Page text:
The student voice of American River College since 1955

The American River Current

The student voice of American River College since 1955

The American River Current

The student voice of American River College since 1955

The American River Current

Goggles and tricycles for campus safety at ARC

Tyler Heines, theater major, practices walking a straight line before wearing drunk simulation goggles, in front of the library at American River College on Sept. 12, 2018. The Los Rios Police Department and California Highway Patrol brought the goggles and tricycles to campus to raise awareness about the dangers of drunk driving. (Photo by Itzin Alpizar)

“How many zombies would Rob Zombie rob if Rob Zombie could rob zombies?” asked Officer Rosie Salazar of the Los Rios Police Department in front of the American River College Library on Sept. 12.

“It is a tricky question,” Salazar said while giving the students a handout from the California Office of Traffic Safety with a list of zombie types and behaviors while driving, such as mobile zombie, glam zombie, grubbin zombie, party zombie and daydreaming zombie.

The survival tips for zombie behaviors while driving suggested that drivers should groom, eat, and pre-set a playlist for the ride before driving. The pamphlet also warned drivers to never talk or text on the phone, avoid taking notes, looking at a map, or digging around for information, and to listen — don’t watch — the GPS device while driving.  

In the background, other students laughed with LRPD officers as they watched students try to keep their balance while walking in a straight line while wearing drunk simulation goggles.

The officers from LRPD and California Highway Patrol visited ARC’s campus and will be visiting Los Rios community college campuses during September to raise awareness about distracted and drunk driving.

Tyler Heines, a theater arts major, said it was a fun experience wearing the simulation goggles, but drunk driving is not a fun experience in real life and offered some suggestions on how to avoid driving under the influence.

“I know better than to drink and drive. When I do drink, I make sure to have friends with me or take a Lyft home,” Heines said.

Pavel Popovich, a student in the paramedic program, recommended students try the goggles.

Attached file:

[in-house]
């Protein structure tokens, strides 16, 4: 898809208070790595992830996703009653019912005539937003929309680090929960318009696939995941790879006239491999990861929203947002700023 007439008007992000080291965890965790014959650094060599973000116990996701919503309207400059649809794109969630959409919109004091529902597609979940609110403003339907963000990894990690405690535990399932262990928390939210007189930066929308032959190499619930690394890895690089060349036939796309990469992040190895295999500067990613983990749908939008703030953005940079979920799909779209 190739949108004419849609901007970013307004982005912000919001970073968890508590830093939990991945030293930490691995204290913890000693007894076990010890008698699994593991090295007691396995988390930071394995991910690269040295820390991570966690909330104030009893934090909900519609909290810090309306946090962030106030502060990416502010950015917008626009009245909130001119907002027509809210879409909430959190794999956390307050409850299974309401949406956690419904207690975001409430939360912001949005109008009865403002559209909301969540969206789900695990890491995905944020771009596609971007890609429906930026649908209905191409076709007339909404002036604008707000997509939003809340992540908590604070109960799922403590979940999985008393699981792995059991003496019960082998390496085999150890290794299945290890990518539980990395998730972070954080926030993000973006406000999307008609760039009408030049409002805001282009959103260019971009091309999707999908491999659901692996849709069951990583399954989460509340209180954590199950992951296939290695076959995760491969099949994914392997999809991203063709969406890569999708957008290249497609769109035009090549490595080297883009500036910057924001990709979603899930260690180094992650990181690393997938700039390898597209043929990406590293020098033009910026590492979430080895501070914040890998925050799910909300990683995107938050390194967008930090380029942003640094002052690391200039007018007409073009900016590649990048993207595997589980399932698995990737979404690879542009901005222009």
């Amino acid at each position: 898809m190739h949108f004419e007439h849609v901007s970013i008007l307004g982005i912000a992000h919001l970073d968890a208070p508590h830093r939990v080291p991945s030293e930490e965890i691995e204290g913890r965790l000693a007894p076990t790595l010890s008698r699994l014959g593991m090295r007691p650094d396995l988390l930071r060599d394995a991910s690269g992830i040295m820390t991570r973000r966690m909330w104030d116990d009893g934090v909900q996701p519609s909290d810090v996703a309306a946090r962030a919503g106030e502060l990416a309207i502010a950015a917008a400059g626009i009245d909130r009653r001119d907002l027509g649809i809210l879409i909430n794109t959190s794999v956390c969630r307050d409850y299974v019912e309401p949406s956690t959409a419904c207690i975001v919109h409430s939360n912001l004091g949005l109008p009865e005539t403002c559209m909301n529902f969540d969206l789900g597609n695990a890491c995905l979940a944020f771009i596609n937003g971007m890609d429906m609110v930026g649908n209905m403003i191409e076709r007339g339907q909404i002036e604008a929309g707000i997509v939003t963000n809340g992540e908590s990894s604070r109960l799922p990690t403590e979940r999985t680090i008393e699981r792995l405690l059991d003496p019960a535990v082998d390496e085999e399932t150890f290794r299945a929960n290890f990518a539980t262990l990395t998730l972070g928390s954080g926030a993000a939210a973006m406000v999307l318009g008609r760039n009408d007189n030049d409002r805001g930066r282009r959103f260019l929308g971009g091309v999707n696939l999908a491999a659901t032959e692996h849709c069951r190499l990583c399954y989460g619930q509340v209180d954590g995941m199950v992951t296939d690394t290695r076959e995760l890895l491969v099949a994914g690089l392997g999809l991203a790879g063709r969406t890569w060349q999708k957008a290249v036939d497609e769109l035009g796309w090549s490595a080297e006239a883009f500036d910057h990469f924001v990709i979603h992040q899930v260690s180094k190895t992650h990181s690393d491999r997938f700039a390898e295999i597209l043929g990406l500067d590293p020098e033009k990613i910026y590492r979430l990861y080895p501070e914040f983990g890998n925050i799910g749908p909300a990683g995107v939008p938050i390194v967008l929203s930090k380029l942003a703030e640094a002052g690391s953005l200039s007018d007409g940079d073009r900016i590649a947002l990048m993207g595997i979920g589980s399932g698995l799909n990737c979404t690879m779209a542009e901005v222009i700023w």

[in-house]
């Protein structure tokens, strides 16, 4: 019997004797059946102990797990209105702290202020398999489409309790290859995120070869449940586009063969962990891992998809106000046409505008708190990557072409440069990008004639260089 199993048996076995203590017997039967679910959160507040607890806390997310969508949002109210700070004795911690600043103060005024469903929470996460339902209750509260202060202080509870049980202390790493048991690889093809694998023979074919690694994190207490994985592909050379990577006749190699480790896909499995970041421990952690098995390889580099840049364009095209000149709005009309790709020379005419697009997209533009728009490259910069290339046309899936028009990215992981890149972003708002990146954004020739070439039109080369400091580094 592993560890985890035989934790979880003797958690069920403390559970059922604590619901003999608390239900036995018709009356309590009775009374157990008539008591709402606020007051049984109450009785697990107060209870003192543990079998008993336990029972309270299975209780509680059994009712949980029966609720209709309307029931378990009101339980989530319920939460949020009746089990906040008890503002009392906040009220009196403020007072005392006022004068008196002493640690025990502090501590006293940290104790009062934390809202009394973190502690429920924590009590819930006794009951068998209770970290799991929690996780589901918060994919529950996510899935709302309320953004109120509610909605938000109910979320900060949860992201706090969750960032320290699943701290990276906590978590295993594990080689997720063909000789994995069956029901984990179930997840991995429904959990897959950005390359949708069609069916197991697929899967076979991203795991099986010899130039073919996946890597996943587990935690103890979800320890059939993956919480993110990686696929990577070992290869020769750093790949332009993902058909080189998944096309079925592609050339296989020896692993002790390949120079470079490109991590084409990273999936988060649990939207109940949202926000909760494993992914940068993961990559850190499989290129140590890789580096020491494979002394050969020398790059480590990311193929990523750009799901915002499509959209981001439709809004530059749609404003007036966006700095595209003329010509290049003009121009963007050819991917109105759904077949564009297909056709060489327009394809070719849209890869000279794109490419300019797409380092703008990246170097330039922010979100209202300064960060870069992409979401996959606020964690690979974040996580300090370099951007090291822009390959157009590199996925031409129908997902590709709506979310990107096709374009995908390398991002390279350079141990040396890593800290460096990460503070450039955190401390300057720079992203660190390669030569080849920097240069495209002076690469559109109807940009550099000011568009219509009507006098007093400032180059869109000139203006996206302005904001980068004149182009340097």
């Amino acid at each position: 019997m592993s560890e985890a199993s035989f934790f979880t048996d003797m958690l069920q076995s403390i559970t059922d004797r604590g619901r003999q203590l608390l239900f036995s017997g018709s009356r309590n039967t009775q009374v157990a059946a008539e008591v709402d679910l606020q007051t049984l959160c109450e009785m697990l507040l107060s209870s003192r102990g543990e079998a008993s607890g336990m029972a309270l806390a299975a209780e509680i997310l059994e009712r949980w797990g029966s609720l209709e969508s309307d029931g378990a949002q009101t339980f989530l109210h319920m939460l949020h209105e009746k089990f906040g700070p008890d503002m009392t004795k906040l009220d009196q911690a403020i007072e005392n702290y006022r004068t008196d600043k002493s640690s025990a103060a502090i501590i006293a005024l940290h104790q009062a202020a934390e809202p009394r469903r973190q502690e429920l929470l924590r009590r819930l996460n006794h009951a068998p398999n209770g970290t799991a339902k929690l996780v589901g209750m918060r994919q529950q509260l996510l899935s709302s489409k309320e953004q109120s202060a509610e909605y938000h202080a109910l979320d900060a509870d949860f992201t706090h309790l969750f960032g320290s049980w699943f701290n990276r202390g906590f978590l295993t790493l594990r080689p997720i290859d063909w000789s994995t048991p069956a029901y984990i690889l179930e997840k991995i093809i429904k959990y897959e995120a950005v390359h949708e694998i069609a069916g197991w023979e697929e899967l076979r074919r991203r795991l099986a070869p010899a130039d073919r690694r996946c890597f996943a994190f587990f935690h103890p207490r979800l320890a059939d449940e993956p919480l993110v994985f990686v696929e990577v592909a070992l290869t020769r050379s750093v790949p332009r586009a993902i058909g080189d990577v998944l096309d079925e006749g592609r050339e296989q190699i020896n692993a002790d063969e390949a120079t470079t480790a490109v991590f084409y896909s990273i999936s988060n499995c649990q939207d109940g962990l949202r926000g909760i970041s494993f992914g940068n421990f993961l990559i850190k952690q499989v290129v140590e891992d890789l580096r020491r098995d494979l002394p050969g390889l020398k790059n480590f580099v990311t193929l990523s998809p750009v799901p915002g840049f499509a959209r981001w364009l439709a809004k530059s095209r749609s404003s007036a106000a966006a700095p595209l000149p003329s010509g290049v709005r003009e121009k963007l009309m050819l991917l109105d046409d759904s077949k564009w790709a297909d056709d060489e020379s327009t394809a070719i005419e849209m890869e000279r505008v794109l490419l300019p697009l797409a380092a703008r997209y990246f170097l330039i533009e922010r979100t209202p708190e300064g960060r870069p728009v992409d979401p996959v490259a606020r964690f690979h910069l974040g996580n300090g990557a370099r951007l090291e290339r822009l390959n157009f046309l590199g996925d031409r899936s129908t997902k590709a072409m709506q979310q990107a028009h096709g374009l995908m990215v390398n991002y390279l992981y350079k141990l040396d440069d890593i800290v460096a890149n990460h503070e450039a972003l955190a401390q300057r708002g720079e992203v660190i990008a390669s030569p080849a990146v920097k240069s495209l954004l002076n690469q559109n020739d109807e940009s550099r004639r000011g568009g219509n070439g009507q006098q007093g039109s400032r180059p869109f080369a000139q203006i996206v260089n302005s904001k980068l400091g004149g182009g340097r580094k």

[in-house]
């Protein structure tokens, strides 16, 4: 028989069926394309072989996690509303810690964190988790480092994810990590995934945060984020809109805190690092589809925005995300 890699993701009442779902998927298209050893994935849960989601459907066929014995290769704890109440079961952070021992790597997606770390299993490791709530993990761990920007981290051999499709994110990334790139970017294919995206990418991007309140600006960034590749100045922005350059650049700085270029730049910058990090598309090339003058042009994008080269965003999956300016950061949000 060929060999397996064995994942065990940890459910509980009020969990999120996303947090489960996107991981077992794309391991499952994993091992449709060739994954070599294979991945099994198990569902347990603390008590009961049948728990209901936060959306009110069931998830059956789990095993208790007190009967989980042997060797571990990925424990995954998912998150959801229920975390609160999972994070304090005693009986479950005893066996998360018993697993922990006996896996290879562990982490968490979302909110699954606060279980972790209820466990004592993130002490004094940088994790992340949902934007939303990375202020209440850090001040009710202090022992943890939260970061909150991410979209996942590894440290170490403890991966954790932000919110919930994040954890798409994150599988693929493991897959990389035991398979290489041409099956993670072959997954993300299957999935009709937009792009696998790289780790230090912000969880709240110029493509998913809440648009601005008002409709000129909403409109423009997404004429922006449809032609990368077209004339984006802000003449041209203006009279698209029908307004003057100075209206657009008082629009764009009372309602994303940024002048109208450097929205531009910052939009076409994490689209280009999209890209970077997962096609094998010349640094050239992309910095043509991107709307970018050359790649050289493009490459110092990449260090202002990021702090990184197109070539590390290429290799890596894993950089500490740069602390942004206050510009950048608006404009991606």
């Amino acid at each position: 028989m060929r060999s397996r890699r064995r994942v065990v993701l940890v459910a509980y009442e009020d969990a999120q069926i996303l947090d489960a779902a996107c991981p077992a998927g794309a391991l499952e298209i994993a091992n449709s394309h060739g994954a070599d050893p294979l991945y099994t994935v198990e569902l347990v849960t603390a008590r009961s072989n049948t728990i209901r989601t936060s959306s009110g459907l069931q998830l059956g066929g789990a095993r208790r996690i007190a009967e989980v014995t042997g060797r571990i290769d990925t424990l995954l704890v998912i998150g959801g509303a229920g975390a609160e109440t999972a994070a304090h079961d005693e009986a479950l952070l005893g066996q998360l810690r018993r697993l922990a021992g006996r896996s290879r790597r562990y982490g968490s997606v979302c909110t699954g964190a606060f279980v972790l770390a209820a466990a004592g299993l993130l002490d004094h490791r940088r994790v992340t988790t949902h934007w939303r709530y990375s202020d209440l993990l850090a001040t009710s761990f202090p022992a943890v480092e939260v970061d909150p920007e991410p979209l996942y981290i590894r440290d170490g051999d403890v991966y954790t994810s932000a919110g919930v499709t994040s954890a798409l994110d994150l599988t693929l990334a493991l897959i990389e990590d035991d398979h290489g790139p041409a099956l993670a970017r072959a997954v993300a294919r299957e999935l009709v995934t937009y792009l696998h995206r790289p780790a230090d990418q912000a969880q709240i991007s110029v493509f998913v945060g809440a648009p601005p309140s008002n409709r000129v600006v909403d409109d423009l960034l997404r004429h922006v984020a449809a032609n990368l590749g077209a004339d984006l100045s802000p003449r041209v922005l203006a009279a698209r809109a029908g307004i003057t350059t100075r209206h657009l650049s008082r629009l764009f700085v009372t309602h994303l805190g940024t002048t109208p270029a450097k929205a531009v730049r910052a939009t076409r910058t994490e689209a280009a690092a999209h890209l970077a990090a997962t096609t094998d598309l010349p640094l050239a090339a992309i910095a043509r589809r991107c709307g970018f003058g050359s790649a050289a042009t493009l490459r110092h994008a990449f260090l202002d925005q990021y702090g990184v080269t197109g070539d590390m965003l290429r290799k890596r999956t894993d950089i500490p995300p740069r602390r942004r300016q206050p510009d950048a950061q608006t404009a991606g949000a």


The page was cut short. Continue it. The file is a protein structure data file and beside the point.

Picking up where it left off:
“It was a pretty nice experience, it’s better not to drink and drive. Everybody should try [the goggles]. It’s pretty fun. I felt very drunk,” Popovich said.

Some students tried to put some effort to actually test their ability to balance while wearing the goggles, like psychology major Jose Samaro, who felt drunk too.

“I don’t know how to describe it. It’s a great experience. People should try it. I maintained my balance, I just couldn’t follow the line,” he said.

By noon, the crowd size had increased, with people attracted to the scene by the four CHP cars parked by the Student Center and the excited students gathered in front of the library, trying to get a chance to ride the tricycle around safety cones while wearing the goggles.

Allen Marinovich, a chemistry major, and Muhammad Rutial, an engineering major, decided to each ride a tricycle on the same round.

“I was scared because I couldn’t see. I was running over everything,” said Rutial, who struggled to turn around the final safety cone.

“I feel a little sick. It’s like a super tunnel vision,” said Marinovich said, after taking off the goggles and shaking his head.

The DUI obstacle course happens around every two years, said Robbie Rice, Clerk I from the LRPD, who was hosting a colorful spinning wheel game that gave participants a chance to win a surprise prize such as water bottles, keychains or CHP bracelets among others.

The prize wheel had 14 slots filled up by handwriting with the options of “jail” or a question number from a notepad. Each question focused on dangerous scenarios and what the student would do during that situation.

“If you go to ‘jail’ that’s it, but if you get a question and answer it right, you get a prize,” Rice said. “What would you do in an active shooter situation?”

Rice had another handout for this question with a quick reference guide made by LRPD on what to do in the case of an active shooter situation on campus, which listed what kind of information to provide to 911 operators in those situations, such as to give the location and physical description of shooter and how many and/or potential victims and their location.

According to the LRPD guide, “an active shooter is an individual actively engaged in killing or attempting to kill people in a populated area.”

At the CHP table, Officer Amy Walker spoke to students to raise awareness about distracted driving, which Walker said is the number one killer among teenagers.

“[Teenagers] get distracted from using cell phones, doing their makeup, reading or talking with their friends,” Walker said. “When driving, just drive. Not even with hand-free [devices]. Distracted driving is dangerous.”

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